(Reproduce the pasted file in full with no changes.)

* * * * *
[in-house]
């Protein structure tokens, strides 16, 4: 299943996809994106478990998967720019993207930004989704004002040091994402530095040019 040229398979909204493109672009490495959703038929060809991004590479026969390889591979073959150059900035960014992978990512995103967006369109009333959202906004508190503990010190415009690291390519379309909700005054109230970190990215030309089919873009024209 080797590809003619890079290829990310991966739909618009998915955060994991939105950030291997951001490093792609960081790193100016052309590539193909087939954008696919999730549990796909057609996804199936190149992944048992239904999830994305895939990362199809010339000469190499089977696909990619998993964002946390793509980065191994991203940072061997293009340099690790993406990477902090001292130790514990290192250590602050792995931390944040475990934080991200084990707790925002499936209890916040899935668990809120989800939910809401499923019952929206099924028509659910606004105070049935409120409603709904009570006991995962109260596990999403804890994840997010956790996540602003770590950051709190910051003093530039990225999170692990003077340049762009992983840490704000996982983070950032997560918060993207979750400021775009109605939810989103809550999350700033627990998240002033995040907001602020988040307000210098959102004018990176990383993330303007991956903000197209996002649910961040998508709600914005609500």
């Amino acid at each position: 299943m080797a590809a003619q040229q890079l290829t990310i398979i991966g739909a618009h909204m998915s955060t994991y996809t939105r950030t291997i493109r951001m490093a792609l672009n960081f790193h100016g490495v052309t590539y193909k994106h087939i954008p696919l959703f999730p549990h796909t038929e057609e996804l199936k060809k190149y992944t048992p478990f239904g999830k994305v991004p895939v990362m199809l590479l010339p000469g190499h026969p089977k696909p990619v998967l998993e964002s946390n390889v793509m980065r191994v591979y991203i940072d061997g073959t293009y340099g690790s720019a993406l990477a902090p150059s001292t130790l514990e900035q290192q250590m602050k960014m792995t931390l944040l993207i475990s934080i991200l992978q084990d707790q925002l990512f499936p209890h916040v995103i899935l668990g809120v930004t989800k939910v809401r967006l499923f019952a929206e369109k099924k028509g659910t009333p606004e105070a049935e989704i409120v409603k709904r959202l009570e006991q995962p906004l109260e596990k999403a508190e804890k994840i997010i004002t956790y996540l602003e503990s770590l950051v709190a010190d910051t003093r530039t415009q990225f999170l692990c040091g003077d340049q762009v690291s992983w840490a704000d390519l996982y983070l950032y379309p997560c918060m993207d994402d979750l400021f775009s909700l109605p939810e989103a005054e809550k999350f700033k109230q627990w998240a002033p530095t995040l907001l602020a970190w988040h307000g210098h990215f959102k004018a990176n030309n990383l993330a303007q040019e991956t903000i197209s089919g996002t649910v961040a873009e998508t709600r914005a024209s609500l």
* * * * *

[in-house]
């Protein structure tokens, strides 16, 4: 299943996809994106478990998967720019993207930004989704004002040091994402530095040019 040229398979909204493109672009490495959703038929060809991004590479026969390889591979073959150059900035960014992978990512995103967006369109009333959202906004508190503990010190415009690291390519379309909700005054109230970190990215030309089919873009024209 080797590809003619890079290829990310991966739909618009998915955060994991939105950030291997951001490093792609960081790193100016052309590539193909087939954008696919999730549990796909057609996804199936190149992944048992239904999830994305895939990362199809010339000469190499089977696909990619998993964002946390793509980065191994991203940072061997293009340099690790993406990477902090001292130790514990290192250590602050792995931390944040475990934080991200084990707790925002499936209890916040899935668990809120989800939910809401499923019952929206099924028509659910606004105070049935409120409603709904009570006991995962109260596990999403804890994840997010956790996540602003770590950051709190910051003093530039990225999170692990003077340049762009992983840490704000996982983070950032997560918060993207979750400021775009109605939810989103809550999350700033627990998240002033995040907001602020988040307000210098959102004018990176990383993330303007991956903000197209996002649910961040998508709600914005609500």
């Amino acid at each position: 299943m080797a590809a003619q040229q890079l290829t990310i398979i991966g739909a618009h909204m998915s955060t994991y996809t939105r950030t291997i493109r951001m490093a792609l672009n960081f790193h100016g490495v052309t590539y193909k994106h087939i954008p696919l959703f999730p549990h796909t038929e057609e996804l199936k060809k190149y992944t048992p478990f239904g999830k994305v991004p895939v990362m199809l590479l010339p000469g190499h026969p089977k696909p990619v998967l998993e964002s946390n390889v793509m980065r191994v591979y991203i940072d061997g073959t293009y340099g690790s720019a993406l990477a902090p150059s001292t130790l514990e900035q290192q250590m602050k960014m792995t931390l944040l993207i475990s934080i991200l992978q084990d707790q925002l990512f499936p209890h916040v995103i899935l668990g809120v930004t989800k939910v809401r967006l499923f019952a929206e369109k099924k028509g659910t009333p606004e105070a049935e989704i409120v409603k709904r959202l009570e006991q995962p906004l109260e596990k999403a508190e804890k994840i997010i004002t956790y996540l602003e503990s770590l950051v709190a010190d910051t003093r530039t415009q990225f999170l692990c040091g003077d340049q762009v690291s992983w840490a704000d390519l996982y983070l950032y379309p997560c918060m993207d994402d979750l400021f775009s909700l109605p939810e989103a005054e809550k999350f700033k109230q627990w998240a002033p530095t995040l907001l602020a970190w988040h307000g210098h990215f959102k004018a990176n030309n990383l993330a303007q040019e991956t903000i197209s089919g996002t649910v961040a873009e998508t709600r914005a024209s609500l």